> The crevice spawning strategy of _Cyprinella_ is part
> of the reason that red shiners, _C. lutrensis_, are such aggressive exotics
> when introduced outside of their natural range.
Correct me if I'm wrong, but I think crevice spawning has nothing (or
exceedingly little) to do with red shiner aggressiveness and resilience
outside of their native range. Unlike most other Cyprinella, red shiner do
not need crevices to spawn; they will spawn over gravel riffles, gravelly
pools, beds of aquatic plants, and sunfish (Lepomis) nests. Johnston notes
this a couple of times in the paper you mentioned -- that red shiner can
revert to broadcasting.
In addition, several other factors help account for the red shiner's
1) Red shiner are relatively short-lived, which means they mature quickly,
usually within a year, and produce large numbers of young.
2) As fractional spawners, they do not lose their reproductive "window"
should environmental conditions temporarily prevent spawning.
3) Red shiner is naturally tolerant of turbid waters and unusually adaptive;
it has a knack for exploiting habitats that are degraded and inhospitable
for more specialized fishes. They're extremely tolerant of high temperatures
-- having been collected from a warm spring in New Mexico at 103.1F -‹ and
can tolerate pH values of 4-11, salinities up 10 ppt, and sudden changes in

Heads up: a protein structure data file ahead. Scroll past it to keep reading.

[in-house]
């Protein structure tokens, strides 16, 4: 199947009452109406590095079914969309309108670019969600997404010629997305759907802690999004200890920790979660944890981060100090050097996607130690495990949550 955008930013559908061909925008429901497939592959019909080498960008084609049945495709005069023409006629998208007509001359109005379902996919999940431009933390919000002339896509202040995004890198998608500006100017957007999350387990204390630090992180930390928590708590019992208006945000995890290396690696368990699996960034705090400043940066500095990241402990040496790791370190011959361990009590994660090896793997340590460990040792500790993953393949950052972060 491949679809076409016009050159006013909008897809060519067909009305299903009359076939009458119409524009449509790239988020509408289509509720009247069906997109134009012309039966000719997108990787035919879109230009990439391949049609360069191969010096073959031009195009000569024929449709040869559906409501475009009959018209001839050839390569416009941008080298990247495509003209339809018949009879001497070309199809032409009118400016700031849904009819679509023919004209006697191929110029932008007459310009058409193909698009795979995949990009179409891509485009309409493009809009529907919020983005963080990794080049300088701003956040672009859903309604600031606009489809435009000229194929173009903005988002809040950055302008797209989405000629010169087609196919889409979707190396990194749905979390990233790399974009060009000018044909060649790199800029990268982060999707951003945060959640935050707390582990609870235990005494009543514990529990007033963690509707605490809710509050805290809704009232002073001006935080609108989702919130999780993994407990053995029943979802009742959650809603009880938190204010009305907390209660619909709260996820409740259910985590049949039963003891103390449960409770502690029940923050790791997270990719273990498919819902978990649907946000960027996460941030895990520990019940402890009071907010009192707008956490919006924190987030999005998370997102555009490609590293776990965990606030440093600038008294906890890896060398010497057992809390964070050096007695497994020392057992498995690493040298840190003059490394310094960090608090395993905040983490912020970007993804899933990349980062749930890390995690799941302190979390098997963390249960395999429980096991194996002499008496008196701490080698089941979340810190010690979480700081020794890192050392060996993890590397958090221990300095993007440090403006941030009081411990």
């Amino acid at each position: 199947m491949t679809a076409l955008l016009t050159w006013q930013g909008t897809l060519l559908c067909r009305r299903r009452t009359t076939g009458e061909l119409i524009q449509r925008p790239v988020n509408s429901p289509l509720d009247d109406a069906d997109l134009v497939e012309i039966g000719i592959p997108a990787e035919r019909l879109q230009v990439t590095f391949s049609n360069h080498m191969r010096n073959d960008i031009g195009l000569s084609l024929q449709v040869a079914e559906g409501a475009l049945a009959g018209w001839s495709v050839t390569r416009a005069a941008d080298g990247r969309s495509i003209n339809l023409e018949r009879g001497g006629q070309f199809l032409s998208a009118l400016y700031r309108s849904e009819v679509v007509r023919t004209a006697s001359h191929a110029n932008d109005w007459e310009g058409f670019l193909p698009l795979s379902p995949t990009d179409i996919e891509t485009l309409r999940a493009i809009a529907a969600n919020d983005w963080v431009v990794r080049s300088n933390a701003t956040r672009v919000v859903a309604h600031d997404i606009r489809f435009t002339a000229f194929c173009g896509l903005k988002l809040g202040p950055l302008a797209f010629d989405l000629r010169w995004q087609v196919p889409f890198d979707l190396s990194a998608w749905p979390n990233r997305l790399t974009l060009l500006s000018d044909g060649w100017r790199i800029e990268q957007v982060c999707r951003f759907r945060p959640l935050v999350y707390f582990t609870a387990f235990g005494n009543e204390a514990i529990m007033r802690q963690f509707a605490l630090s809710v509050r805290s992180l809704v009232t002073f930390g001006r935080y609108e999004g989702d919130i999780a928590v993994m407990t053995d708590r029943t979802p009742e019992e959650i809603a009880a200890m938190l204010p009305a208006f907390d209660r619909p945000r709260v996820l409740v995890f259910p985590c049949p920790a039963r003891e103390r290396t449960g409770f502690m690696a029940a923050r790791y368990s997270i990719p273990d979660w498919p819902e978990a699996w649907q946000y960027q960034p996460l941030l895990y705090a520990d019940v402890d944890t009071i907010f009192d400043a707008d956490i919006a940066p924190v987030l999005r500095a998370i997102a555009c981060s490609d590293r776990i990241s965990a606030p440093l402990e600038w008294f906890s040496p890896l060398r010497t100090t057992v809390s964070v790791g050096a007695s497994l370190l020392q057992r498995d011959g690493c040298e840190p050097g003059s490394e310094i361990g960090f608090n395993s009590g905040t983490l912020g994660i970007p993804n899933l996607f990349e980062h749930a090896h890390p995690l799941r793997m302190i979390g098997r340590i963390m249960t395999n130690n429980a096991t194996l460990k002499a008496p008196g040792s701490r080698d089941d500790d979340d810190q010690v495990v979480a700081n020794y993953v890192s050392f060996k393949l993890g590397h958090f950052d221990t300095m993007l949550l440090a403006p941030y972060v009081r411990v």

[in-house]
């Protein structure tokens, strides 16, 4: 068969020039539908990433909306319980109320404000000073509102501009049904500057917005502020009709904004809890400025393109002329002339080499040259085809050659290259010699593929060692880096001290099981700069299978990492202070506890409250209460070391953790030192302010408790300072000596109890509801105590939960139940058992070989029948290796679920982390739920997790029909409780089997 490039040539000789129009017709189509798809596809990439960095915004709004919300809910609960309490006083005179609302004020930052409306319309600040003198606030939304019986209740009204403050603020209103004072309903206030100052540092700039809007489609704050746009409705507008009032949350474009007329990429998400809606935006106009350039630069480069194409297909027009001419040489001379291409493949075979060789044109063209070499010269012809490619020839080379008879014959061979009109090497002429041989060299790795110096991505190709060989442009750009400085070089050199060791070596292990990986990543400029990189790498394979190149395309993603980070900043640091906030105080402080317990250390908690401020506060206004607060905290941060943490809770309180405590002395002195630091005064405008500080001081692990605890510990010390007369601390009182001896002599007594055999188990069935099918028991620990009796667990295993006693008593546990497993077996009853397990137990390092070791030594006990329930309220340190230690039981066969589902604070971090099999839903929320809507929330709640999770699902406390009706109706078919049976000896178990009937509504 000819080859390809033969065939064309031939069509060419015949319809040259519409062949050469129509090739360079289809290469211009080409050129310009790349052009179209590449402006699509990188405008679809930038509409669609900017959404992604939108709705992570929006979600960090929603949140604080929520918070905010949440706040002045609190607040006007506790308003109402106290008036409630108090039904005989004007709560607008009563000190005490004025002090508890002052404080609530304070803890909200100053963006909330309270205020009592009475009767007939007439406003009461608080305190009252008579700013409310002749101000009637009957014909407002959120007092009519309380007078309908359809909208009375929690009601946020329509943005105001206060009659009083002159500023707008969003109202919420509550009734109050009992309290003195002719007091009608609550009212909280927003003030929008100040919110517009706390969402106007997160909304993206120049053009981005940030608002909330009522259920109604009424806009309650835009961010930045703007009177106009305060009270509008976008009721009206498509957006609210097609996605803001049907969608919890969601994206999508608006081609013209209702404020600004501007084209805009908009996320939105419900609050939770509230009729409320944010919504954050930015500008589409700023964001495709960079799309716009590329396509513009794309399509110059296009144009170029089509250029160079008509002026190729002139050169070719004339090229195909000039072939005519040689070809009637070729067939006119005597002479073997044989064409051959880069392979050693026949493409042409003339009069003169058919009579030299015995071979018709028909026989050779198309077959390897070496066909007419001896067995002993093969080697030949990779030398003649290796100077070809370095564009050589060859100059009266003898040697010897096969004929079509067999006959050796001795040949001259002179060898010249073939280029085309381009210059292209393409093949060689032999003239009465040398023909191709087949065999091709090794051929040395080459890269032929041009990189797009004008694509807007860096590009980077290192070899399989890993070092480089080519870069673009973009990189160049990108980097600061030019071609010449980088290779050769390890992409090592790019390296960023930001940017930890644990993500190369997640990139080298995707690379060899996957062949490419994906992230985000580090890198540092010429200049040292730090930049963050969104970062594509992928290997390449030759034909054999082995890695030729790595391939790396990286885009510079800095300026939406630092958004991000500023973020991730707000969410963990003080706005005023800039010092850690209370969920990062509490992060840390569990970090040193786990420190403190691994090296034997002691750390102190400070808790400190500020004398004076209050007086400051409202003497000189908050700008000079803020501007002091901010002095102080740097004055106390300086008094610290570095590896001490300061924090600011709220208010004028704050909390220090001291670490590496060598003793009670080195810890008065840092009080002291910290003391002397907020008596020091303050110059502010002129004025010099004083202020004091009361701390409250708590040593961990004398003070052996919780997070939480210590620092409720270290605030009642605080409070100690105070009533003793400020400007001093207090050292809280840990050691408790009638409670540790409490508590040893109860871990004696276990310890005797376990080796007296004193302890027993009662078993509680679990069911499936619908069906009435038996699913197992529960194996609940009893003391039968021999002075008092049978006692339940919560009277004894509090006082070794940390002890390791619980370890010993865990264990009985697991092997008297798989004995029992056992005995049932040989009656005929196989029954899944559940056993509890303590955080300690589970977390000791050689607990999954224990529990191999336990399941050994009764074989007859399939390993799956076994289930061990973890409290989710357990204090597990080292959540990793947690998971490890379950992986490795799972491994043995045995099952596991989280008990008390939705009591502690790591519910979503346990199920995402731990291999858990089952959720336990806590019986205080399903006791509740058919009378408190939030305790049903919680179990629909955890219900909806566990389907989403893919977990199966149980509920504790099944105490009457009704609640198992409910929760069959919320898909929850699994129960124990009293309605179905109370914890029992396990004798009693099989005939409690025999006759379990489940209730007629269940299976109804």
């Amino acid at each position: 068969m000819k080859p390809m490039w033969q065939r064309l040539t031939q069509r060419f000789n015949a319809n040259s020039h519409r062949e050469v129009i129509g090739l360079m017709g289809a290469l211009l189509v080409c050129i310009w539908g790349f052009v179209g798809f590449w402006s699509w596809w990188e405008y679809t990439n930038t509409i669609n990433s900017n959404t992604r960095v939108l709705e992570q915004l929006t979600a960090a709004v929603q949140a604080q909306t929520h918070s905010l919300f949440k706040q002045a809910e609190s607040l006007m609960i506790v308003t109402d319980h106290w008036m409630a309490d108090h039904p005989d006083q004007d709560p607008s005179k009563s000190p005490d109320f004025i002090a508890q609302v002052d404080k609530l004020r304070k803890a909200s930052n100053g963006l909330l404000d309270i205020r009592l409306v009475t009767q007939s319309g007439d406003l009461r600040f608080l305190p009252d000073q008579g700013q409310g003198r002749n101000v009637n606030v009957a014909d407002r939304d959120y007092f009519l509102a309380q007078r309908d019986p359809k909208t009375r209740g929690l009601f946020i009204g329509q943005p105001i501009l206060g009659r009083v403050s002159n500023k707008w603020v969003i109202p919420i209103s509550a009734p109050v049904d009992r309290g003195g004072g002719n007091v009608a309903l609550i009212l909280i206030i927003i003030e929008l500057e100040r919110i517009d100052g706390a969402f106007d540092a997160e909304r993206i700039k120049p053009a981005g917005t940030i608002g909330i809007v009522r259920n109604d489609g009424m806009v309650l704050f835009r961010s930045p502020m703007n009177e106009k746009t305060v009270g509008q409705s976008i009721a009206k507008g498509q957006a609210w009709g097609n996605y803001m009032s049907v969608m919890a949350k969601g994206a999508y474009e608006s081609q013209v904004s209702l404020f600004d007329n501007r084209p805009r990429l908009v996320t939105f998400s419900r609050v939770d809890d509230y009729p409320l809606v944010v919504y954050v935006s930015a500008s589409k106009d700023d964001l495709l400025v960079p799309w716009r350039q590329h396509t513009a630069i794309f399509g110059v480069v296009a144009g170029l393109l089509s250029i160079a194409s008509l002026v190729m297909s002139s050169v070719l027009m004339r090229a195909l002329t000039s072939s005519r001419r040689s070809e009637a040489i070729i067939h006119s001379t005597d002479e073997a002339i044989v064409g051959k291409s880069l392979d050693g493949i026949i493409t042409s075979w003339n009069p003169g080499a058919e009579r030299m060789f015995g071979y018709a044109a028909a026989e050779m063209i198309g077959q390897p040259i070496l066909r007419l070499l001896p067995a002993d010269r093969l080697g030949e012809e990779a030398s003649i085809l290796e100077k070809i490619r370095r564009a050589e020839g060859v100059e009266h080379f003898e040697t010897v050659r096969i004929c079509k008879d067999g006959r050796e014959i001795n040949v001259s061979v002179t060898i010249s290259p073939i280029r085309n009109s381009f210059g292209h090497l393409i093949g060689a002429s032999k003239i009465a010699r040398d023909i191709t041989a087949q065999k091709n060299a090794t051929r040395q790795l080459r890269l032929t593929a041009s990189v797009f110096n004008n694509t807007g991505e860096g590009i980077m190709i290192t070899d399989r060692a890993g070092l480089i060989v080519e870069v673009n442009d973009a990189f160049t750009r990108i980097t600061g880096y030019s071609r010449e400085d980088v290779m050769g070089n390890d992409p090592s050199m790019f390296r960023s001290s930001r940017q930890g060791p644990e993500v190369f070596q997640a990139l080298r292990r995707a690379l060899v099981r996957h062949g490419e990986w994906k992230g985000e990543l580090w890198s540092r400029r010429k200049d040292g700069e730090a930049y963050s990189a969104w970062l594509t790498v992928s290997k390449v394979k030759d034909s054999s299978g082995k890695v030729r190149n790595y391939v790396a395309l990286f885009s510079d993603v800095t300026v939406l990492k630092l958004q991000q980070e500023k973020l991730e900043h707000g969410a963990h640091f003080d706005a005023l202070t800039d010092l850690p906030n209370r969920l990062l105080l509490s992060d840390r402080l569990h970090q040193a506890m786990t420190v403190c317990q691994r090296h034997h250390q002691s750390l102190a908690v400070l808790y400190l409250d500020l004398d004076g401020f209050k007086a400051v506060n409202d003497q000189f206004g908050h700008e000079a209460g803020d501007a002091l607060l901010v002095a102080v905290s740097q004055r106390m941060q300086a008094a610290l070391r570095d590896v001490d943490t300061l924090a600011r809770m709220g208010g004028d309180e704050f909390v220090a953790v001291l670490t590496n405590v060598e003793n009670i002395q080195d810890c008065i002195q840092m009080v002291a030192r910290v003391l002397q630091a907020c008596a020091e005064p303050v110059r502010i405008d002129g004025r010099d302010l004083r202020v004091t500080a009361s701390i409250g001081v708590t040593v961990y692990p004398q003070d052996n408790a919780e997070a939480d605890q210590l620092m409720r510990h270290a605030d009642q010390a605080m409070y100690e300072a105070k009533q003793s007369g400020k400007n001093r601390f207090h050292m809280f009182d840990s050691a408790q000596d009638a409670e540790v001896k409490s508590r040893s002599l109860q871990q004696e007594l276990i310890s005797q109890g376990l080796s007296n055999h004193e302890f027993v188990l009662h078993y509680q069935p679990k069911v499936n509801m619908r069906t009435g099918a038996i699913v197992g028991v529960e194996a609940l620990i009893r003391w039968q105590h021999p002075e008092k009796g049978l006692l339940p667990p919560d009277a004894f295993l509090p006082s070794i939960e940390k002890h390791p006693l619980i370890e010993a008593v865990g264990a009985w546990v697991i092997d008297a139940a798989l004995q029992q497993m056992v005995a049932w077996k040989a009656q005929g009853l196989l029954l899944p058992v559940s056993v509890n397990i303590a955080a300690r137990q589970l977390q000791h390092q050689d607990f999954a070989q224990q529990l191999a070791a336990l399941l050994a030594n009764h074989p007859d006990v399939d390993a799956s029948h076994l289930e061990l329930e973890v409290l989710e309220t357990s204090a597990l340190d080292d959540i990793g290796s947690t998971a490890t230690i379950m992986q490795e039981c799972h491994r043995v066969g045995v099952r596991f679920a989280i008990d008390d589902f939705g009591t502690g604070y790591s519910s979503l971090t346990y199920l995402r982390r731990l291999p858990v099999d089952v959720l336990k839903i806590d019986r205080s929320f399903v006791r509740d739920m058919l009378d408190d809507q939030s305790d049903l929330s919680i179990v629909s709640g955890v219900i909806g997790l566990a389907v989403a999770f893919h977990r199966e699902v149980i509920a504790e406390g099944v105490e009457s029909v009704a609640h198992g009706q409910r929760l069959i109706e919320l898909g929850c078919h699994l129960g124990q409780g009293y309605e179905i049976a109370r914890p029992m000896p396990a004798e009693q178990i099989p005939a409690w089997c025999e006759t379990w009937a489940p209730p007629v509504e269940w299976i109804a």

temperature of 50-70F. Red shiner can also survive dissolved oxygen
concentrations as low as 1.5 ppm by swimming near the surface and
respirating from the relatively oxygen-rich film at the water's surface.
Although not immune to extreme pollution, siltation, floods, and drought,
red shiner are noted for their ability to cling on in poor environmental
conditions, and to "bounce back" even after most of their numbers have been
wiped out. The book *Fishes of Kansas* mentions two examples: a few days
after a major oil spill in a Kansas river in 1974, the red shiner was the
only creature found living. And just a few weeks after pollution from
feedlots killed nearly every fish in a prairie stream, also in Kansas, red
shiner were once again common.
> stonerollers are holding their own for the most part because of their
> nest-building and guarding strategy.
Interesting. Where did you get this information? Does this account for all
stonerollers, or just, say, the central? I ask because the range and
abundance of the largescale stoneroller is shrinking, with the central
stoneroller supplanting it in many areas. The central stoneroller is a more
ecologically "plastic" species that's found in a wider array of stream
conditions; as such it may be better capable of modifying its breeding
behavior to successfully spawn when stream conditions (e.g., temperature)
change as a result of human modification. In contrast, the largescale
stoneroller is less tolerant of reduced flow, turbidity, and silt. In
agricultural areas of Iowa, Illinois and southern Wisconsin, where stream
modifications are often the most acute, the largescale stoneroller has been
or is likely to be extirpated from streams in which it sympatrically occurs
with its more adaptable cousin. In the Ozarks of Missouri and Arkansas,
where habitats are less disturbed and water quality is higher, the
largescale stoneroller thrives and is apparently secure.
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